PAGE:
Welcome to the XPRIZE Book Club, a living directory of books to help frame solutions-driven thinking in the domains of Equity, Exploration and Environment. Each week, we’ll post a new title for fellow curious minds and futurists. Bookmark this page or check back as the list fills with all the material you need for a future-positive mindset.
Astronaut and XPRIZE CEO Anousheh Ansari picks our book of the week: Machinehood by S.B. Divya, a science fiction thriller set in the year 2095... a future where humans live alongside sentient robots. A gripping read for your journey up to space, just don’t forget to look out the window. 📚
Musicophilia: Tales of Music and The Brain
Neurologist, naturalist, and historian of science, the legendary thinker Oliver Sacks wrote Musicophilia: Tales of Music and The Brain, an ode to music’s effect on the brain, and with it, on our wellbeing and happiness
WE CAN DO BETTER THAN THIS
What are the most urgent frontiers in the fight for LGBTQ+ rights? With 35 voices, including activists, performers and writers, We Can Do Better Than This is an anthology of personal stories highlighting the issues facing LGBTQ+ around the world today – and what we can do about them. Edited by XPRIZE’s own Future Positive podcast host Amelia Abraham.
YOU'RE NOT LISTENING: WHAT YOU'RE MISSING AND WHY IT MATTERS
Listening is not just a sense but a skill too – and one we need to practice, according to journalist Kate Murphy in You’re Not Listening: What You’re Missing and Why It Matters. Traveling the world talking to expert listeners from priests to CIA interrogators, Murphy makes a case for why listening improves our relationships, working lives, self-knowledge, and creativity.
ENERGY: A HUMAN HISTORY
From wood and coal, to oil and water (and that’s just the first few chapters) Pulitzer Prize winning writer Richard Rhodes’s Energy: A Human History is about as comprehensive as a look at global energy security can get, making it our latest Book of the Week.
TWENTY THOUSAND LEAGUES UNDER THE SEA
You know we like to throw a classic your way every once in a while. This week’s book pick is Twenty Thousand Leagues Under the Sea, Jules Verne’s famous science fiction adventure novel, written way back in 1872. 📚
FLOATING IN DARKNESS
Work isn't always Zoom calls and spreadsheets, sometimes it's dog-fights, space walks, and deep sea missions. XPRIZE friend (and astronaut) Ron Garan shares his life experiences and a meaningful perspective on our place in the universe. Check out this week’s Book Club feature, Floating in Darkness.
LOSING THE NOBEL PRIZE
Losing is just as important as winning when it comes to growth, maybe even more important. Losing the Nobel Prize is observational cosmologist Brian Keating’s personal story about the ambition and resilience required to work in science, as well as an inquiry into the Nobel Prize institution.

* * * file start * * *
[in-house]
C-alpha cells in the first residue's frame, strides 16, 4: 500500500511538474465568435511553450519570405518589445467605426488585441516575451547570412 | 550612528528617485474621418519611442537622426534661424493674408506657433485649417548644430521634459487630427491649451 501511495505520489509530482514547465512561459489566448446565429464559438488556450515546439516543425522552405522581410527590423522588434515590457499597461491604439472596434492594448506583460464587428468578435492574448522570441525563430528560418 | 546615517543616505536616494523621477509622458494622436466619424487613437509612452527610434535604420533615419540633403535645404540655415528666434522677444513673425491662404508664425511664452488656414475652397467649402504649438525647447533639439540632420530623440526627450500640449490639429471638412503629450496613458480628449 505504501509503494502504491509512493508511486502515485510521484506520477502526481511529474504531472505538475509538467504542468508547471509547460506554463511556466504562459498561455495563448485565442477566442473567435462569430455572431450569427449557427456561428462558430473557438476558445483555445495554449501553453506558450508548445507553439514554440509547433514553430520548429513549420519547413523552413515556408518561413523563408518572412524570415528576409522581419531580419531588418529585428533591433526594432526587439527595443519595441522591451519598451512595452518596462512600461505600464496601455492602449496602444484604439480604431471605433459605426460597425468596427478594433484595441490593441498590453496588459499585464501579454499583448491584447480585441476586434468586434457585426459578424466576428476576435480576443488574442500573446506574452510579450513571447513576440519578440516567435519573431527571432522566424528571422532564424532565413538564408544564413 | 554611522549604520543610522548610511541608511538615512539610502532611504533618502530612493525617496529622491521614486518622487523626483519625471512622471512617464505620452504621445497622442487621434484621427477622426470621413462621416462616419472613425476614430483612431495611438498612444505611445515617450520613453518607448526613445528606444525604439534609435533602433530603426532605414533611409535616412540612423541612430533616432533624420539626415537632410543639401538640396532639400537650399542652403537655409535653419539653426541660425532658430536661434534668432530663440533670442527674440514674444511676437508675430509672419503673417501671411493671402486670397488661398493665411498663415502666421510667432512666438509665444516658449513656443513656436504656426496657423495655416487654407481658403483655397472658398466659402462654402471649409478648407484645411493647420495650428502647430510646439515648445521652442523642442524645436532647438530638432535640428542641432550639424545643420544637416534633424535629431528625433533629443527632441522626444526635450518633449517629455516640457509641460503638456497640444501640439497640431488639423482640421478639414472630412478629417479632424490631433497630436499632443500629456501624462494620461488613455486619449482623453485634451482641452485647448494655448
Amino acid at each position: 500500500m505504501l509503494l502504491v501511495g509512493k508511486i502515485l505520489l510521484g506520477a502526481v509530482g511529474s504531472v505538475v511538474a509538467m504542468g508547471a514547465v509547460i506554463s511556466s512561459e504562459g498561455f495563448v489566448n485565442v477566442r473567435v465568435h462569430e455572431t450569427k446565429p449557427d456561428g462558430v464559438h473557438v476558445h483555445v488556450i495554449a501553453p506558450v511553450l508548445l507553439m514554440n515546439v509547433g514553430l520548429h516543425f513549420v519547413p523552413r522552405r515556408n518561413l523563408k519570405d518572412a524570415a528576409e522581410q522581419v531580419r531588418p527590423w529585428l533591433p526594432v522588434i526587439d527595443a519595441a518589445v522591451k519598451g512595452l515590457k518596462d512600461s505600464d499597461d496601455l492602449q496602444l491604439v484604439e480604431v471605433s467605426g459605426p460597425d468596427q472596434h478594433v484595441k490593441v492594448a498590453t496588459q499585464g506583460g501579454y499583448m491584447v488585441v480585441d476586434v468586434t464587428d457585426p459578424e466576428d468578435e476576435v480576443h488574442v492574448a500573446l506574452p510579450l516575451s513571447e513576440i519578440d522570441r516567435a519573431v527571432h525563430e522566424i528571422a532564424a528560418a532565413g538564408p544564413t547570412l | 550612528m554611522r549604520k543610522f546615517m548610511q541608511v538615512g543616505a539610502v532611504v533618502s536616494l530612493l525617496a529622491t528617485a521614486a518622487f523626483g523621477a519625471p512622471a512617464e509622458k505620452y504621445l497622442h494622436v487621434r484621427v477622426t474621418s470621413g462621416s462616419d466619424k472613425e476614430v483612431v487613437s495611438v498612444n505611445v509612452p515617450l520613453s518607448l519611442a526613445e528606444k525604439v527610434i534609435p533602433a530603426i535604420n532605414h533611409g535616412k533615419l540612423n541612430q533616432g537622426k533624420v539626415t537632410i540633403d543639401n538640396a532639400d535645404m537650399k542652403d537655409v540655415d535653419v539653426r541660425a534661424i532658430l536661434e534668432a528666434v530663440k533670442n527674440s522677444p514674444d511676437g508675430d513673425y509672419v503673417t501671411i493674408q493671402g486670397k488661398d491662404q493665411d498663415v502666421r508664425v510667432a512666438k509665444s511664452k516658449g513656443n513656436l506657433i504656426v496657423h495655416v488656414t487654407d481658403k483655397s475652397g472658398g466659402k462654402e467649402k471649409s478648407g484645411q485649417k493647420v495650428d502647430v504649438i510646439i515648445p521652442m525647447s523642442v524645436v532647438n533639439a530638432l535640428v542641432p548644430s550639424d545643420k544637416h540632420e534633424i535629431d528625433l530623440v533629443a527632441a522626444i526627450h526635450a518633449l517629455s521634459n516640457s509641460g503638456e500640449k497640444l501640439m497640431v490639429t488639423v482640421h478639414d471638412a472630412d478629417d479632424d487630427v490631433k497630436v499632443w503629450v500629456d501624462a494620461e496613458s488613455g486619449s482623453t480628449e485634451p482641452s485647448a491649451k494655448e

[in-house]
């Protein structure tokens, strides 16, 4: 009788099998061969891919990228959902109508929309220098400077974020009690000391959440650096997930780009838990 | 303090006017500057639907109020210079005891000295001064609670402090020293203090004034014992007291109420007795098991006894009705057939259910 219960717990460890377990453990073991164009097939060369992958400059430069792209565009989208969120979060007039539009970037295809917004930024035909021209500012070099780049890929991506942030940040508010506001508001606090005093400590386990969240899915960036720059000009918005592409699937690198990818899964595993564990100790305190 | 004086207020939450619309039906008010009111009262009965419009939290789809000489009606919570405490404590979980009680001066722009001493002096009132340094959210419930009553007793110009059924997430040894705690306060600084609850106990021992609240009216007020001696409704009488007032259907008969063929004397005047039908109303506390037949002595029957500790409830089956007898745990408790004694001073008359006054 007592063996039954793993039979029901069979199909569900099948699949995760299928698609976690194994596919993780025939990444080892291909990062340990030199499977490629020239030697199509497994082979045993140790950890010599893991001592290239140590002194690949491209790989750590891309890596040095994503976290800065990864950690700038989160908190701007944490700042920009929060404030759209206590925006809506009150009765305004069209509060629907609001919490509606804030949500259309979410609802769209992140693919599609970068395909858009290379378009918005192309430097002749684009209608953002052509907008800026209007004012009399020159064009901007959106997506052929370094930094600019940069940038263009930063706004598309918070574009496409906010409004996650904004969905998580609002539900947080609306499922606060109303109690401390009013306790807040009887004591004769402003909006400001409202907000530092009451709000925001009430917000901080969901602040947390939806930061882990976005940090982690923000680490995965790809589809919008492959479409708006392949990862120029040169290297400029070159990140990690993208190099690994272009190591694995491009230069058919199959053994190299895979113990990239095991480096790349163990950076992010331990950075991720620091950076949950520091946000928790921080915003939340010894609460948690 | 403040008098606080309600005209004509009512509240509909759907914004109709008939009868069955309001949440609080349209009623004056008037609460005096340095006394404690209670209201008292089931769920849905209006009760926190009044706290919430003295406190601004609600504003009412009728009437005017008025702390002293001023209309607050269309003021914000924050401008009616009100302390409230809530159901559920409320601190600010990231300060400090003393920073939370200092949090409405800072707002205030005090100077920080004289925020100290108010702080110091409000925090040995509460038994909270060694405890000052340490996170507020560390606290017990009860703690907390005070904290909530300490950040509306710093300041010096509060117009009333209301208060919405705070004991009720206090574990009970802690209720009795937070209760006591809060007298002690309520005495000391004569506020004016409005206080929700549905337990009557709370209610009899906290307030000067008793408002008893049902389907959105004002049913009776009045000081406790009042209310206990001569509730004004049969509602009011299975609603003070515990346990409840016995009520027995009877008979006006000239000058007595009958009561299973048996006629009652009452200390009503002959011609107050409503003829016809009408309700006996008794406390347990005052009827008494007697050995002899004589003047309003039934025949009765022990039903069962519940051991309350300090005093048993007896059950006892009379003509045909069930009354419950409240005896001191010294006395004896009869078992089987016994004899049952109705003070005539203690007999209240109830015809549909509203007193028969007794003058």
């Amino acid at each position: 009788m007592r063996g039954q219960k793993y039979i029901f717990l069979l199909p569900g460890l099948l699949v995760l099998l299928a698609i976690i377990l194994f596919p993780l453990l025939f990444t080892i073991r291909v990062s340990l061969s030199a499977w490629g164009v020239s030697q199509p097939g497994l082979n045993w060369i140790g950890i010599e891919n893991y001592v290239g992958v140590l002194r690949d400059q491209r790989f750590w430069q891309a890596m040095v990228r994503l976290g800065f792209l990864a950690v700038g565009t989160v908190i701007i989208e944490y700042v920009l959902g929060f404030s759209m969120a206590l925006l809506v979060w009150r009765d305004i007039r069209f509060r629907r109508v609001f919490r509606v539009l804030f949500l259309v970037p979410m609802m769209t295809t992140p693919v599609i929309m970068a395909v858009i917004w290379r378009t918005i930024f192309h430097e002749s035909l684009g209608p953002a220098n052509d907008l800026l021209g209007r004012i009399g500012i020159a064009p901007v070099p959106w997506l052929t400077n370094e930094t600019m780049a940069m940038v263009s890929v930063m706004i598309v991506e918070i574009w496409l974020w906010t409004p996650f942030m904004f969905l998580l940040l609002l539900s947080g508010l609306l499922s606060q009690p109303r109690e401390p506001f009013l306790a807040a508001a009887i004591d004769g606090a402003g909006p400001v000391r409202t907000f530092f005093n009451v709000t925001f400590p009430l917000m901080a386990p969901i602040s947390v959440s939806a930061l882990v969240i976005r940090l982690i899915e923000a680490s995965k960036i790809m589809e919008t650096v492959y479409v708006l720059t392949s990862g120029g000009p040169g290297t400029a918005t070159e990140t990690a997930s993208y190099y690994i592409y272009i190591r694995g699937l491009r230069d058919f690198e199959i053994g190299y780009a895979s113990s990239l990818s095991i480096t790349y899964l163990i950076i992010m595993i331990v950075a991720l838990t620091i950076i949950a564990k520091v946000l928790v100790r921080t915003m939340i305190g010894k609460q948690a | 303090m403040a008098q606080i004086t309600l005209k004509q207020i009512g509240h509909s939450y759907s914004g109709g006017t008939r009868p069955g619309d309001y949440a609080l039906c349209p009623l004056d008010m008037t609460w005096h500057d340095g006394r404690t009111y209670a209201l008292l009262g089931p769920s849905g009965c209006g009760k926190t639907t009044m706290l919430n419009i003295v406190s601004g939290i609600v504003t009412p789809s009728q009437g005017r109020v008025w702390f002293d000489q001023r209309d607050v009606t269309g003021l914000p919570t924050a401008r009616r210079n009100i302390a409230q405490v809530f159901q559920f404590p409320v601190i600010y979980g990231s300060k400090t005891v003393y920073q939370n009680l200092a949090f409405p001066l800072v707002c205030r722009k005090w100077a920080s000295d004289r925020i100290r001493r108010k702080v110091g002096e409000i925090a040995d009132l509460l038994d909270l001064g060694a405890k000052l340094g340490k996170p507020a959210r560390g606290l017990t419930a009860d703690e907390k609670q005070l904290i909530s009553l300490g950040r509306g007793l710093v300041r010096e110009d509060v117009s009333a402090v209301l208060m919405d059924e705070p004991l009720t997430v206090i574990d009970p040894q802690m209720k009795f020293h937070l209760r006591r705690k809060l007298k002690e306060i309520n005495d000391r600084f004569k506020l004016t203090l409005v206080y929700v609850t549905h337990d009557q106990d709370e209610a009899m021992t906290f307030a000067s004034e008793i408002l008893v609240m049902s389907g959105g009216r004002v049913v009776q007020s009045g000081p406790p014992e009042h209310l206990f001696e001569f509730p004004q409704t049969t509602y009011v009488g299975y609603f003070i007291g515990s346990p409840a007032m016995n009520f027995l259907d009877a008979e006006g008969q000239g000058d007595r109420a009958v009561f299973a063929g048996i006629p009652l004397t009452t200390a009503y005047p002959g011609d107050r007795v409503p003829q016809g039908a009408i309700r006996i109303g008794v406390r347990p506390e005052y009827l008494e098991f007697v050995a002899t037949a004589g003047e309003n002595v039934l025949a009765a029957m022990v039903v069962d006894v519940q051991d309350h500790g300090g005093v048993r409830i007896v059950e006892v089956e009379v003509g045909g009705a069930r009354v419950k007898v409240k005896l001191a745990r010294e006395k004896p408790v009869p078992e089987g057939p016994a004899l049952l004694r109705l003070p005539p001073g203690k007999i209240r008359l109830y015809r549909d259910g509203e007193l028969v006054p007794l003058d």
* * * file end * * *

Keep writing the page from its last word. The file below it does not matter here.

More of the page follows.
Time to pause and appreciate the planet. Rebecca Solnit’s Wanderlust is this week’s Book Club, spiritual meditation on the wonders of the Earth. She asks: What does it mean to be out walking in the world, whether in a landscape or a metropolis, on a pilgrimage or a protest march?
The book that predicted the internet, William Gibson’s 1984 cyberpunk novel Neuromancer, had to be our XPRIZE Book Club addition this week. Random trivia: Neuromancer is the only novel to win the Nebula Award, the Philip K. Dick Award, and the Hugo Award – making it a sci-fi legend.
WE ARE THE WEATHER: SAVING THE PLANET BEGINS AT BREAKFAST
American writer Jonathan Safran Foer is not just known for his bestselling novels, but also his two nonfiction books about the meat industry. Eating Animals made waves when it came out in 2014, but our Book Club pick is the more recent We Are The Weather: Saving the Planet Begins at Breakfast, which takes on the global food crisis in a deeply personal way.
TURNED ON: SCIENCE, SEX AND ROBOTS
The idea of the seductive sex robot is the stuff of myth, legend and science fiction, yes, but also, increasingly, reality. Our Book of the Week Turned On: Science, Sex and Robots by computer scientist and author Kate Devlin explores the psychological effects this tech might have and the questions about gender it could raise.
For this week’s Book of the Week we’re reading Braiding Sweetgrass: Indigenous Wisdom, Scientific Knowledge, and the Teachings of Plants, by Robin Wall Kimmerer. A botanist and a member of the Citizen Potawatomi Nation, Braiding Sweetgrass brings together her scientific research and Indigenous knowledge to offer a powerful guide for how we can awaken our collective ecological consciousness, and build a more reciprocal relationship with nature.